Just yesterday, while I was thinking about the amazing experience of meeting WDS participant friends, I became filled with joy. For several minutes, I felt as if I was floating on air. I felt very content. As Karla DeVito sang in "We Are Not Alone" (from The Breakfast Club soundtrack), "If we dare expose our hearts, just to feel the purest parts, that's where strange sensations start to glow."

Meeting those six people the previous day inspired me to attend another meetup later in the day: there were about twenty people in attendance, and I connected with many of them. I feel blessed to have discovered such an inclusive and friendly tribe where people routinely dare greatly.

Sunday, June 30, 2013

Ain't No Half-Steppin'

I attended two amazing training classes at work last week. One was for Introduction to Lean process improvement and the other was for Crafting Communications. I absorbed useful ideas and wisdom from both classes. As usually, I was ecstatic about lessons learned in classes, and I was able to spring some of these new ideas into action within days.

But there is a layer of fear lurking underneath. What if I let my lessons learned slip away as time passes by? What if I completely forget the poignant tips from the challenging "Writing Headlines" exercise from the communications class? There is apprehension that I might flippantly dismiss the new information with a "that was nice, now let's move on" mentality. What is that fear? Will appending the worksheet from the communications class into my Levenger Circa organizer notebook be an exercise in futility? Would I begin to resent the "types of waste" of lean methodologies over time as it comes to a head against my material hoarding tendencies?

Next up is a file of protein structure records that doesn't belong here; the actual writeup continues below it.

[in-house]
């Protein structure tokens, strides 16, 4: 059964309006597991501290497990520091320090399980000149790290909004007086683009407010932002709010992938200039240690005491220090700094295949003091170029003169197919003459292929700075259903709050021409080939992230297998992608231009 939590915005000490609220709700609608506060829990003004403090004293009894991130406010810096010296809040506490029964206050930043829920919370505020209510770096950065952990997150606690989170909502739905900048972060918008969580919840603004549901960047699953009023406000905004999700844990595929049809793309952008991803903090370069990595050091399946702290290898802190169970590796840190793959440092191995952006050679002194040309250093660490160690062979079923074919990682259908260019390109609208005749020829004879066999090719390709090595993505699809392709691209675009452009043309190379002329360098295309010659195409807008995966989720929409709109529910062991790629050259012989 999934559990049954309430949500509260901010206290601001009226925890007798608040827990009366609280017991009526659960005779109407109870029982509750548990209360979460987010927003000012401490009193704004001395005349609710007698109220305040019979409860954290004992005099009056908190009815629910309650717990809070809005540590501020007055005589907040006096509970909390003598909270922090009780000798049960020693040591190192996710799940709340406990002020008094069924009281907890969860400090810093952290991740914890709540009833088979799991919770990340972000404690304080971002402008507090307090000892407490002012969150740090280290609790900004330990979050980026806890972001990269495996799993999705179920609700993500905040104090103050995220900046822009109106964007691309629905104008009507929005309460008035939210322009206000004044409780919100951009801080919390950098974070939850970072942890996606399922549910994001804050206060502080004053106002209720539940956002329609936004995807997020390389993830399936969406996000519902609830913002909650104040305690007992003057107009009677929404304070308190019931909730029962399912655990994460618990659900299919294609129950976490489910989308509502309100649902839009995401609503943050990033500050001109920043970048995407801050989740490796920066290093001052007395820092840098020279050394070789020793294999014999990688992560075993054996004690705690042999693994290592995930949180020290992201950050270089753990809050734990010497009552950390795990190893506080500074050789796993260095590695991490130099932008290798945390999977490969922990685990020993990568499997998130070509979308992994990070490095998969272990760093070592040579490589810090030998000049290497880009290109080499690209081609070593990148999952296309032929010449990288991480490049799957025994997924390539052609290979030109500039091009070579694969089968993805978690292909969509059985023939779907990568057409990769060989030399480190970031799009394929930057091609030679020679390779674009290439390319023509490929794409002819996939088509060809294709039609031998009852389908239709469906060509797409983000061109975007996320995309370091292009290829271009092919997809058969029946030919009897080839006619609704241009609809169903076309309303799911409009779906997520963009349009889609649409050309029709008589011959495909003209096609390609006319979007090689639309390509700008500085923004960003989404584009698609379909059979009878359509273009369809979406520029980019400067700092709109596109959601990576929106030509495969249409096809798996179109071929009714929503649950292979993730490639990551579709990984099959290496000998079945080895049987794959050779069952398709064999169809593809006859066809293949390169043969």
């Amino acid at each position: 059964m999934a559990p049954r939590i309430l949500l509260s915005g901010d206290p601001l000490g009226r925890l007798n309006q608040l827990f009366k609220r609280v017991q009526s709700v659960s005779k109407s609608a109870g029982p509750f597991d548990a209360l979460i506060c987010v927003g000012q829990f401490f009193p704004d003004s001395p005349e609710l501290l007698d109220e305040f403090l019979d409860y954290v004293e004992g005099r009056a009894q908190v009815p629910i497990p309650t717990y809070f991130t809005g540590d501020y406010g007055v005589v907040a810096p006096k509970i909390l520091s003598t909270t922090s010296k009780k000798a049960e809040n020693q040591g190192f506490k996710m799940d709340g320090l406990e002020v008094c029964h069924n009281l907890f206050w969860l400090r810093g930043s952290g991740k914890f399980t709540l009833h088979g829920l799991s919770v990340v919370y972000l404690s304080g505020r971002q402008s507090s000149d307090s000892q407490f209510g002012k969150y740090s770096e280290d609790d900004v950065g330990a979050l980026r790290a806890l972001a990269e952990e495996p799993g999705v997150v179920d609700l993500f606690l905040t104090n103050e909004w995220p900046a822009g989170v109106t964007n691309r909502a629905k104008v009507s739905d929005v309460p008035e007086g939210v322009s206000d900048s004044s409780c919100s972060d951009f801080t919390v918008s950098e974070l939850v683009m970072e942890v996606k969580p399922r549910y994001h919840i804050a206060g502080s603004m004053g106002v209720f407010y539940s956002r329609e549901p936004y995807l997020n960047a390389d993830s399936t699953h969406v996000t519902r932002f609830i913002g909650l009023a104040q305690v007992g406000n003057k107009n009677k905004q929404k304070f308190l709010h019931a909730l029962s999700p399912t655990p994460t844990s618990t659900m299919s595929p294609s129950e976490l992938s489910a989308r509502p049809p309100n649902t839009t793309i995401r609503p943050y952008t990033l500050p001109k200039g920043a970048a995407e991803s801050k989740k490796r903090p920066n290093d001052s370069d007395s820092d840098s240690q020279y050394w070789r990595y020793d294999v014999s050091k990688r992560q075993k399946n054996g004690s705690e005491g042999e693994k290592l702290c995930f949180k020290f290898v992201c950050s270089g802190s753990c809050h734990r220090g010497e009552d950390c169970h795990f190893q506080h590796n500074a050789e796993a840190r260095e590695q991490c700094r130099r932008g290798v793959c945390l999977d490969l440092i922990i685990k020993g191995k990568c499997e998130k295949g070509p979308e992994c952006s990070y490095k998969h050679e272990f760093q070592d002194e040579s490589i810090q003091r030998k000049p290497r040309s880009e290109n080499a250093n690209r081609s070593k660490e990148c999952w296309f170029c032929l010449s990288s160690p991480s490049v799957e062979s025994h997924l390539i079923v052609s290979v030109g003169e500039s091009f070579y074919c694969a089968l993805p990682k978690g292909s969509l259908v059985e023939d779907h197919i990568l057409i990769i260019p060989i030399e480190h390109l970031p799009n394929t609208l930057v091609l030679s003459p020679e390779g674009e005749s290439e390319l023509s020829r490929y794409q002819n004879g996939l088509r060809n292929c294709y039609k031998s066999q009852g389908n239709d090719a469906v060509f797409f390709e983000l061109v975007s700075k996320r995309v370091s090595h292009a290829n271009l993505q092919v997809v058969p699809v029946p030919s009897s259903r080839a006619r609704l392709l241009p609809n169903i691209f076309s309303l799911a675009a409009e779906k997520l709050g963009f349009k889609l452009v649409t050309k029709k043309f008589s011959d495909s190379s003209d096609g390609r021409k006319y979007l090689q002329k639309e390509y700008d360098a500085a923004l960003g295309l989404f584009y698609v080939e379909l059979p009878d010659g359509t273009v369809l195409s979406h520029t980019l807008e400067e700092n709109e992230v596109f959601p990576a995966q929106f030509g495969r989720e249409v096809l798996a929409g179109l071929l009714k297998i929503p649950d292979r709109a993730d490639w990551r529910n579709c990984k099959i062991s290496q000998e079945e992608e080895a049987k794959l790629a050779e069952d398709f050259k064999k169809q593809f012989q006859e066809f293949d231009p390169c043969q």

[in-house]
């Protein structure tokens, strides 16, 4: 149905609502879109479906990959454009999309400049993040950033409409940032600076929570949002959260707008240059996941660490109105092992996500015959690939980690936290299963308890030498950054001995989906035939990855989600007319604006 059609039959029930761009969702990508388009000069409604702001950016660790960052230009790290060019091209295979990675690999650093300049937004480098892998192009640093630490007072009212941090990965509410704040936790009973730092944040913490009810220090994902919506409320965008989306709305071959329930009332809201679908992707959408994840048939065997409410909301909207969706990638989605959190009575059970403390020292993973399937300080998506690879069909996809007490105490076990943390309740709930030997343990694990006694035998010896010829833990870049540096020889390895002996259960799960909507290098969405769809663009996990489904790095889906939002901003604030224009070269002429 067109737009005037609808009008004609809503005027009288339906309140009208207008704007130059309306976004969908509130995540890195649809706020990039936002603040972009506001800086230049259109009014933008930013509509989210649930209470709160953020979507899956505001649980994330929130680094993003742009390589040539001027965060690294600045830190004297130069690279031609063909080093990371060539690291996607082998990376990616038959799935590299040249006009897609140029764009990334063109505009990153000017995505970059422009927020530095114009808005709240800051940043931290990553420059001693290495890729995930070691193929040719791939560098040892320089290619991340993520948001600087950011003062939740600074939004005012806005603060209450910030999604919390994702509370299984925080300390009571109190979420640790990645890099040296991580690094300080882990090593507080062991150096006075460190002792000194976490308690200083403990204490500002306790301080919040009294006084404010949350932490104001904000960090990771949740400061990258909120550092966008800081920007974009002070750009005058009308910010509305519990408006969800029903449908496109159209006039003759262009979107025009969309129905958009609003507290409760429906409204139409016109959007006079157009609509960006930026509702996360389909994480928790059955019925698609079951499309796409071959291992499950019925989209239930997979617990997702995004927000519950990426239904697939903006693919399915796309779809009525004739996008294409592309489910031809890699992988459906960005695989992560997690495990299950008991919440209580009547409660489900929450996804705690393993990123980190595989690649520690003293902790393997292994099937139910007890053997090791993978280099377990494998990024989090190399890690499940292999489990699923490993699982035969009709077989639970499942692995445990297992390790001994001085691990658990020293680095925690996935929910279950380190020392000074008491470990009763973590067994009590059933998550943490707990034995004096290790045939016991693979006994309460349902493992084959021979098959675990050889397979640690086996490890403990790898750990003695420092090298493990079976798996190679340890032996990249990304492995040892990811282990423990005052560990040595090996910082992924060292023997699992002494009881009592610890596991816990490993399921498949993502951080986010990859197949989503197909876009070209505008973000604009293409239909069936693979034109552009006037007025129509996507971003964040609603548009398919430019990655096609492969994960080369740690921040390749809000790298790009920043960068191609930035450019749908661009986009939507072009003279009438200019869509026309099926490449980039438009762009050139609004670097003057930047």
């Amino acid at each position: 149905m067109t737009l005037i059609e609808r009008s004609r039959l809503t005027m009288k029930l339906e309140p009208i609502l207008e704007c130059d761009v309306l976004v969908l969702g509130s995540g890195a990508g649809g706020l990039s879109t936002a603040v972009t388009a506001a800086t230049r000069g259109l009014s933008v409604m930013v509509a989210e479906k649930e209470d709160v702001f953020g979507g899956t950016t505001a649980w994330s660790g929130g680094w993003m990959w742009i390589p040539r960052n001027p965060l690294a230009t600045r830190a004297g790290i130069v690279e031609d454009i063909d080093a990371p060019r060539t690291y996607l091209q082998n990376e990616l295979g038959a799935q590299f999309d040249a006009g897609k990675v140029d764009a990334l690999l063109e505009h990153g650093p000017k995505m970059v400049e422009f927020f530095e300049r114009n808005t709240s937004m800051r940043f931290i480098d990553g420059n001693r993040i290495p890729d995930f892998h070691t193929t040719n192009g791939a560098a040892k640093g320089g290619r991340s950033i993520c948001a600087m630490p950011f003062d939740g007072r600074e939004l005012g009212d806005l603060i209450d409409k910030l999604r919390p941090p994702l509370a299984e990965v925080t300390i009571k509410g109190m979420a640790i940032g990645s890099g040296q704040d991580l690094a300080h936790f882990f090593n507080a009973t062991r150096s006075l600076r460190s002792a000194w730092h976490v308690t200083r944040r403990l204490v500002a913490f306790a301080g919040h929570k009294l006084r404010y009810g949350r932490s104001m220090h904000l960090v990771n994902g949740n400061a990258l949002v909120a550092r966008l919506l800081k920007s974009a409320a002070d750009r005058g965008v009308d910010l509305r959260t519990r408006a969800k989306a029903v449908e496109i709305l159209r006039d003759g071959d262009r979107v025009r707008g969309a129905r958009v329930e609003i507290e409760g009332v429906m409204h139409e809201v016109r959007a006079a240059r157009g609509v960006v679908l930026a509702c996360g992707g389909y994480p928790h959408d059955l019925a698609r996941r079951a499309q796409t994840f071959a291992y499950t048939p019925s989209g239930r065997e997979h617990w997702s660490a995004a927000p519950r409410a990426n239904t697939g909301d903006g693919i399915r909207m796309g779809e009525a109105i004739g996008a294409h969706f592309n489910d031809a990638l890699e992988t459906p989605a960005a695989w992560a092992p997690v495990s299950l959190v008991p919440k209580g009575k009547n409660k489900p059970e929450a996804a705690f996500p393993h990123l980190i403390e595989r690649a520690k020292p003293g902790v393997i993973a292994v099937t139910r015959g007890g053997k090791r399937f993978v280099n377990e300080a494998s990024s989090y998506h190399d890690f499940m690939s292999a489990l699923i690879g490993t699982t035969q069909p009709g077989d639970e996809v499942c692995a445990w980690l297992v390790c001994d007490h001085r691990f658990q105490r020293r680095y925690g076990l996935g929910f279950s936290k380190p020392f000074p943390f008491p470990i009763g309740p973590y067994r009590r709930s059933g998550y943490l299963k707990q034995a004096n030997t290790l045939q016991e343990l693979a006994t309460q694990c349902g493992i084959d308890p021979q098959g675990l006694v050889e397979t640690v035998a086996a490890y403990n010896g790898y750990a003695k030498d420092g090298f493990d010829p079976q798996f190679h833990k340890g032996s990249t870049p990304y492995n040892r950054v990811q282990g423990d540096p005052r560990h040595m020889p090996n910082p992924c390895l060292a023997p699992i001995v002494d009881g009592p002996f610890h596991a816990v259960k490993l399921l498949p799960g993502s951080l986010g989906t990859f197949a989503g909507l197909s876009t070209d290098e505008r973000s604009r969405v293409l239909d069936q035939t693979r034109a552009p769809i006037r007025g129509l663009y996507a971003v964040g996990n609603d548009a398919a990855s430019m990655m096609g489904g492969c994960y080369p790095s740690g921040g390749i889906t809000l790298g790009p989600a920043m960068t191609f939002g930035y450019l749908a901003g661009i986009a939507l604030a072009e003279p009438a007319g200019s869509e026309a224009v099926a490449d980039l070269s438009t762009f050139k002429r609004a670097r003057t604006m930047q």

My fear is about the possibility of doing things half-assed. I feel a strong aversion to adopting a "just good enough to get by" mentality. I don't want to be content with half-assery. There ain't no half-steppin' when it comes to taking learning seriously. This is why I always participate and become active at learning classes, conferences, online meetings, and other events. It's not enough just to show up: I learn and contribute.

I have a disdain for "tourists" who appear at learning events, infect the rest of their class with boredom and apathy, and infuriate attendees who are there to learn and collaborate. Tourists are mostly corporate folks who view these classes and conferences as a form of paid time away from their offices. I've witnessed tourists in one Project Management class who would completely ignore group exercises and spend time making smart-ass remarks as rest of the group collaborated. It's most likely that their employers had paid them to attend the class, so there's no incentive for them to participate. Having paid $600 out of my own pocket to attend the same course so I could invest in my own learning, it chapped my ass to have these disinterested morons getting in the way of my learning experience.

I harbor similar dislike for colleagues who show up at "mandatory training classes" and make shit worse for those who actually want to learn new stuff. Over a decade ago, I attended an mandatory "Harassment in the Workplace" session with several colleagues. I was interested in learning about the topic and applying the lessons learned towards work, but one idiot co-worker spent most of session snoring in the back of the classroom! If they weren't interested in attending the class, they need to work with their bosses to find alternatives, and get the hell out of the way for those who want to learn!

Since I invest time and money for a good bulk of my learning opportunities (usually through taking "learning vacations"), I won't be shy about making the most out of these events. I will speak up, participate, and encourage inclusiveness among fellow attendees. I don't care if I am attending a professional or technical conference, a bar camp, or a gathering of inspiring people: these are all opportunities for me to make new connects, establish friendships, learn from other people, and share my knowledge with them. I'm full-ass at these events. And if the tourists don't like that, they can go stick it where the sun doesn't shine.